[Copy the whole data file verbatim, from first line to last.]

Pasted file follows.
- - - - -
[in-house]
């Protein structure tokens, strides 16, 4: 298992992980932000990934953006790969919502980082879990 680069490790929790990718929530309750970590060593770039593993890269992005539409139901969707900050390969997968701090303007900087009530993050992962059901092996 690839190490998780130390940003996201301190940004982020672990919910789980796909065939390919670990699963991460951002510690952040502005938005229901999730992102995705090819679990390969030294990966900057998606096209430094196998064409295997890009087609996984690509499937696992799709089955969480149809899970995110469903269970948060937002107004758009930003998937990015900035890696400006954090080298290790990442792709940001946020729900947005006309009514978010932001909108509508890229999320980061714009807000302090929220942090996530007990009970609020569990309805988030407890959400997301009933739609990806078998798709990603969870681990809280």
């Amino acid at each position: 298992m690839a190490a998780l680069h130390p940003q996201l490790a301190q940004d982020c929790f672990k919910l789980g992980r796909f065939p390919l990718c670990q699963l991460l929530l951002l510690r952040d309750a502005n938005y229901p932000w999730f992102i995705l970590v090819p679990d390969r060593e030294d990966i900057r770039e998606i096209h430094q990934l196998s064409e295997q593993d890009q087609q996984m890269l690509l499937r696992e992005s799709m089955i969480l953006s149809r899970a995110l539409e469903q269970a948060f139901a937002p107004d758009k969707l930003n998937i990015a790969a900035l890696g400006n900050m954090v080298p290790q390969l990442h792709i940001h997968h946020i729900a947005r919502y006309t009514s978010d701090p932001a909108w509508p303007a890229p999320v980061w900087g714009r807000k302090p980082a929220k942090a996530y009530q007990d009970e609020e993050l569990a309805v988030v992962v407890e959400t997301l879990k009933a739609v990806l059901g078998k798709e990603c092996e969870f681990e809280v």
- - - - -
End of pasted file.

[in-house]
């Protein structure tokens, strides 16, 4: 298992992980932000990934953006790969919502980082879990 680069490790929790990718929530309750970590060593770039593993890269992005539409139901969707900050390969997968701090303007900087009530993050992962059901092996 690839190490998780130390940003996201301190940004982020672990919910789980796909065939390919670990699963991460951002510690952040502005938005229901999730992102995705090819679990390969030294990966900057998606096209430094196998064409295997890009087609996984690509499937696992799709089955969480149809899970995110469903269970948060937002107004758009930003998937990015900035890696400006954090080298290790990442792709940001946020729900947005006309009514978010932001909108509508890229999320980061714009807000302090929220942090996530007990009970609020569990309805988030407890959400997301009933739609990806078998798709990603969870681990809280």
């Amino acid at each position: 298992m690839a190490a998780l680069h130390p940003q996201l490790a301190q940004d982020c929790f672990k919910l789980g992980r796909f065939p390919l990718c670990q699963l991460l929530l951002l510690r952040d309750a502005n938005y229901p932000w999730f992102i995705l970590v090819p679990d390969r060593e030294d990966i900057r770039e998606i096209h430094q990934l196998s064409e295997q593993d890009q087609q996984m890269l690509l499937r696992e992005s799709m089955i969480l953006s149809r899970a995110l539409e469903q269970a948060f139901a937002p107004d758009k969707l930003n998937i990015a790969a900035l890696g400006n900050m954090v080298p290790q390969l990442h792709i940001h997968h946020i729900a947005r919502y006309t009514s978010d701090p932001a909108w509508p303007a890229p999320v980061w900087g714009r807000k302090p980082a929220k942090a996530y009530q007990d009970e609020e993050l569990a309805v988030v992962v407890e959400t997301l879990k009933a739609v990806l059901g078998k798709e990603c092996e969870f681990e809280v």